Shows with just a few characters playing a variety of roles need to be concerned about timing, pacing, and inventiveness. The gold standard is the original 1984 production of The Mystery of Irma Vep with creator Charles Ludlam and Everett Quinton. More recently, there has been the Hitchcock send-up, The 39 Steps, and currently, Off-Broadway, the hilarious, Murder for Two. Locally, Playhouse on Park has undertaken the three-person retelling of the Sherlock Holmes mystery, The Hounds of the Baskervilles. While there are some humorous and creative moments the production suffers from a sluggish tempo and slapdash characterizations.
The Arthur Conan Doyle story, one of the best known in the Holmes canon, concerns a spectral hound that has, supposedly, roamed the Scottish moors for generations, targeting the Baskerville clan. When the last surviving family member, Sir Henry, arrives from Canada to claim his family’s property Holmes and Watson are on the case to protect the new squire and solve the perplexing puzzle.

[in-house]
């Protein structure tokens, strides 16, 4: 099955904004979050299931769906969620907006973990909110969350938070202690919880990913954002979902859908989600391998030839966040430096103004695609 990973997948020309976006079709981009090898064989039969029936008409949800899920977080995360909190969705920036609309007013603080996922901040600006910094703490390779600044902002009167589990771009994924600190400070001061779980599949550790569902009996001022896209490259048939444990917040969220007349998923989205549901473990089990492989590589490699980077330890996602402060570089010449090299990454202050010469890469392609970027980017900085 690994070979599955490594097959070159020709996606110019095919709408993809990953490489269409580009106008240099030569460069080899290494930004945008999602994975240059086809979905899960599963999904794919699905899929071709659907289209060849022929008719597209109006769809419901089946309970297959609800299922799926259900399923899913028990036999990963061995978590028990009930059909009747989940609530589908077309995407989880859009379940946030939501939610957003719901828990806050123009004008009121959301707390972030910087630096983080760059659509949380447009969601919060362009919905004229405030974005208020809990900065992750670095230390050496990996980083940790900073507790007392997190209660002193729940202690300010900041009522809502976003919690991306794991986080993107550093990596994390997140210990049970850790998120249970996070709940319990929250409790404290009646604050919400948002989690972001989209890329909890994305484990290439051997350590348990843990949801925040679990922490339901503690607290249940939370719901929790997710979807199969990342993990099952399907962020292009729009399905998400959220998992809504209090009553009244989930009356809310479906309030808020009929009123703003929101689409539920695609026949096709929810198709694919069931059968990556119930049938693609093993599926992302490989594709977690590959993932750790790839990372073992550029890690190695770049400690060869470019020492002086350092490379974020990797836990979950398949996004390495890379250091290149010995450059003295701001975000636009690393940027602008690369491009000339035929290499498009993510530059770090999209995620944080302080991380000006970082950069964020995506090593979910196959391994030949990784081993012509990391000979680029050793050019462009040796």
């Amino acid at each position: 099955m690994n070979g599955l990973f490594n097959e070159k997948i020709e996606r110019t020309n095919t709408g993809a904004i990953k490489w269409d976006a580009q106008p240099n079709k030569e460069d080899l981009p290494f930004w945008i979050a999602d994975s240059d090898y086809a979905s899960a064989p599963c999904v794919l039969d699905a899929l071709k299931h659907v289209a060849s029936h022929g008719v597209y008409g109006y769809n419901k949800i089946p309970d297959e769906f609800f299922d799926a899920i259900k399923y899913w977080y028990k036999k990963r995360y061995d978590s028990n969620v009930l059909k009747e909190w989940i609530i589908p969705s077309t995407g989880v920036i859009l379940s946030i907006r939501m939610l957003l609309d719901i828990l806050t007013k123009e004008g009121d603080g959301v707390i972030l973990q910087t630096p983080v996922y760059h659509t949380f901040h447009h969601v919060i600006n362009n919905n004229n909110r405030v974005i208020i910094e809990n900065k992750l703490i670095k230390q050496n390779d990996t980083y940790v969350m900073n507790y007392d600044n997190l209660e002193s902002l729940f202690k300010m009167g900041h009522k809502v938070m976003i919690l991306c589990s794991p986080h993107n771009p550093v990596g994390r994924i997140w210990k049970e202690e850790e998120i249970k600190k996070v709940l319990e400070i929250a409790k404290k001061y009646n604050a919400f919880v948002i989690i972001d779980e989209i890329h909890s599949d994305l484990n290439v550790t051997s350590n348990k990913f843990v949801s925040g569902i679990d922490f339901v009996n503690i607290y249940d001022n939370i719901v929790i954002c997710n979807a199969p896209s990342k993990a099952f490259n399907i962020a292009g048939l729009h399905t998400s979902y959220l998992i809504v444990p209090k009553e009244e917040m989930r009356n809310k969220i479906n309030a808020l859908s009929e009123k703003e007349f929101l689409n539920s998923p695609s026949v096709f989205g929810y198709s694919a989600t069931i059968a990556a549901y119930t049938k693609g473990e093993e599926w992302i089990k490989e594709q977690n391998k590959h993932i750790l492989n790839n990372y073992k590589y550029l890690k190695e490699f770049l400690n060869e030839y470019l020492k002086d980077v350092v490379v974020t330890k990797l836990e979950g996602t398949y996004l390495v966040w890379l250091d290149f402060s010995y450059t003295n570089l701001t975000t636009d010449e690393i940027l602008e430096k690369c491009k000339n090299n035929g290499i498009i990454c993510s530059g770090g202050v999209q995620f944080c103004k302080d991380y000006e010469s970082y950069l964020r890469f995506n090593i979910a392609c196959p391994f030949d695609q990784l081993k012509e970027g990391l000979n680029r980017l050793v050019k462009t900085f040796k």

The three actors in the show are very good in their primary roles. Rich Hollman is slightly bland, but not as pompous or grating as other portrayers of the world’s greatest detective or, as stated in the show, the second best sleuth. Sean Harris is more a bumbling, confused Nigel Bruce type in his depiction of Dr. Watson. Brennan Caldwell has a deft comic touch as Henry Baskerville. All the actors are game for the physicality called upon for the show. However, the other characters they inhabit show little imagination. Witness Jeff Blumenkrantz in Off-Broadway’s Murder for Two who morphs into over a half dozen characters by simply altering his voice or facial expressions. That sort of dexterity would have been more captivating then throwing scraggly on a black beard or white dress, as done in this production.
Scenes in The Hound of the Baskervilles seemed to languish much too often. The overall tone needed more of a madcap flavor. Director Tom Ridgely should have had the actors gone more over-the-top as displayed in the first part of Act II. The show was not fast-paced enough to keep it from becoming wearisome instead of what could have been an outrageous, off-the-wall affair.
Thought should also have been given to trim the two hour running time (including intermission). The show would have been more robust and entertaining at a compact 90 minutes of straight lunacy.
The Hound of the Baskervilles, playing through December 22nd.